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Biology LibreTexts

15: DNA Technologies

  • Page ID
    16512
    • 15.1: Overview
      We start this chapter by looking at technologies that led to genetic engineering. The ability of make recombinant DNA is such a seminal technology that just realizing it could be done and then doing it in a test tube for the first time earned Paul berg a half-share in the 1980 Nobel Prize in Chemistry (the other half was shared by Walter Gilbert and Frederick Sanger for studies that enabled efficient DNA sequencing).
    • 15.2: Make and Screen a cDNA Library
      The first step in making a cDNA library is to isolate cellular mRNA. This mRNA extract should represent all of the transcripts in the cells at the time of isolation, or the cell’s transcriptome. This term is used by analogy to genome. However, a genome is all of the genetic information of an organism. In contrast, a transcriptome (usually eukaryotic) reflects all of the genes expressed in a given cell type at a moment in time.
    • 15.3: DNA Sequencing
      RNA sequencing came first, when Robert Holley sequenced a tRNA in 1965. The direct sequencing of tRNAs was possible because tRNAs are small, short nucleic acids, and because many of the bases in tRNAs are chemically modified after transcription. An early method for DNA sequencing developed by Walter Gilbert and colleagues involved DNA fragmentation, sequencing of the small fragments of DNA, and then aligning the overlapping sequences of the short fragments to assemble longer sequences.
    • 15.4: Genomic Libraries
      A genomic library might be a tube full of recombinant bacteriophage. Each phage DNA molecule contains a fragmentary insert of cellular DNA from a foreign organism. The library is made to contain a representation of all of possible fragments of that genome. The need for vectors like bacteriophage that can accommodate long inserts becomes obvious from the following bit of math.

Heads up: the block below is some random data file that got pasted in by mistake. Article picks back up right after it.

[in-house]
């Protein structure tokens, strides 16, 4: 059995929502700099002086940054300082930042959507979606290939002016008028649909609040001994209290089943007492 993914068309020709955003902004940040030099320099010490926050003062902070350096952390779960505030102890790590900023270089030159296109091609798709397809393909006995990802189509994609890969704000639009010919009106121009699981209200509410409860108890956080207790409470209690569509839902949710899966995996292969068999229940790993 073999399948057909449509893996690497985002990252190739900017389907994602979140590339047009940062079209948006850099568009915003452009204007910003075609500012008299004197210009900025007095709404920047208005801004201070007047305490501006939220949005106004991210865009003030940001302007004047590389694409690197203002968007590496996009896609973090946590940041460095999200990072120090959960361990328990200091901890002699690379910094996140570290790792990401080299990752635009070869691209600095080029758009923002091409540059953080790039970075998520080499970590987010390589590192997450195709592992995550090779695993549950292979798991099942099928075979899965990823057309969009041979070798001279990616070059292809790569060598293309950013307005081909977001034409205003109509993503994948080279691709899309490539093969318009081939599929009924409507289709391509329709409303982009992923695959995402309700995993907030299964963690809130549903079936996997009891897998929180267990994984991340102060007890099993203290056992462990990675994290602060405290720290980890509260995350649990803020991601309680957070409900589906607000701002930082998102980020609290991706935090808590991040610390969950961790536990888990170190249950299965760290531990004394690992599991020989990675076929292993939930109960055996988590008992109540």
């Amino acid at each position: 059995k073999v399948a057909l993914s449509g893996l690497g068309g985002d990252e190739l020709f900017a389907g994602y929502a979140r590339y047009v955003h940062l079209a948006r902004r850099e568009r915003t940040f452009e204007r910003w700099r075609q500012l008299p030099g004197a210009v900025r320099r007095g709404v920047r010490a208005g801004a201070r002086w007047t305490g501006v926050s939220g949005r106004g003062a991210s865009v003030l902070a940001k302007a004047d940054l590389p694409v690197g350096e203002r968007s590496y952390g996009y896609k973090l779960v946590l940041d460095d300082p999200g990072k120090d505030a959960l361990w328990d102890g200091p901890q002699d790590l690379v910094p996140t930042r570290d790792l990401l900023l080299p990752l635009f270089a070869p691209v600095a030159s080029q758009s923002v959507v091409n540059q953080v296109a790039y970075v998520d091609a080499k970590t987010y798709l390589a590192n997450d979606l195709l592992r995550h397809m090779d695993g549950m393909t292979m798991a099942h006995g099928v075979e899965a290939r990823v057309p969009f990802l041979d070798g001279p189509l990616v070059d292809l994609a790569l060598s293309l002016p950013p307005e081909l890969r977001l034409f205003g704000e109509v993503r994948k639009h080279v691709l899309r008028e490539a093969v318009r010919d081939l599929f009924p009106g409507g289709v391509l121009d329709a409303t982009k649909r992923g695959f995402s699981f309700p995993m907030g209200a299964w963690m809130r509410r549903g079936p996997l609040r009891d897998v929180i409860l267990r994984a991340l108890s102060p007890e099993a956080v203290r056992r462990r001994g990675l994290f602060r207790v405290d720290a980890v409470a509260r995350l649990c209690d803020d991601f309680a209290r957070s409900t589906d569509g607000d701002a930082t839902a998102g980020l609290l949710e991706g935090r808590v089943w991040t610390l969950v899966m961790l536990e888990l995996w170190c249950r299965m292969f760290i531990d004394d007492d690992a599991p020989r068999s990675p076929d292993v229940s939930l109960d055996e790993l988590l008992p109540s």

• 15.5: The Polymerase Chain Reaction (PCR)
      The polymerase chain reaction (PCR) can amplify a region of DNA from any source, even from a single cell’s worth of DNA or from fragments of DNA obtained from a fossil. This amplification usually takes just a few hours, generating millions of copies of the desired target DNA sequence. The effect is to purify the DNA from surrounding sequences in a single reaction!
    • 15.6: Genomic Approaches: The DNA Microarray
      Traditionally, when cellular levels of a protein were known to change in response to a chemical effector, molecular studies focused on control of the transcription of its gene. These studies often revealed that the control of gene expression was at the level of transcription, turning a gene on or off through interactions of transcription factors with DNA.
    • 15.7: Ome-Sweet Ome
      Early molecular technologies, including the ones described in this chapter, were applied to understanding the structure, function and regulation of specific genes. Some of the more recent technologies (e.g., microarrays) are well adapted to holistic approaches to understanding cell function. Terms we have already seen (genome, epigenome, transcriptome) were coined in an effort to define the different objects of study whose underlying network of molecular interactions can more accurately explain
    • 15.8: From Genetic Engineering and Genetic Modification
      By enabling us to focus on how genes and their regulation have evolved, these genomic, transcriptomic and proteomic technologies have vastly increased our knowledge of how cells work at a molecular level. We continue to add to our knowledge of disease process and in at least a few cases, how we can treat disease.
    • 15.9: Key Words and Terms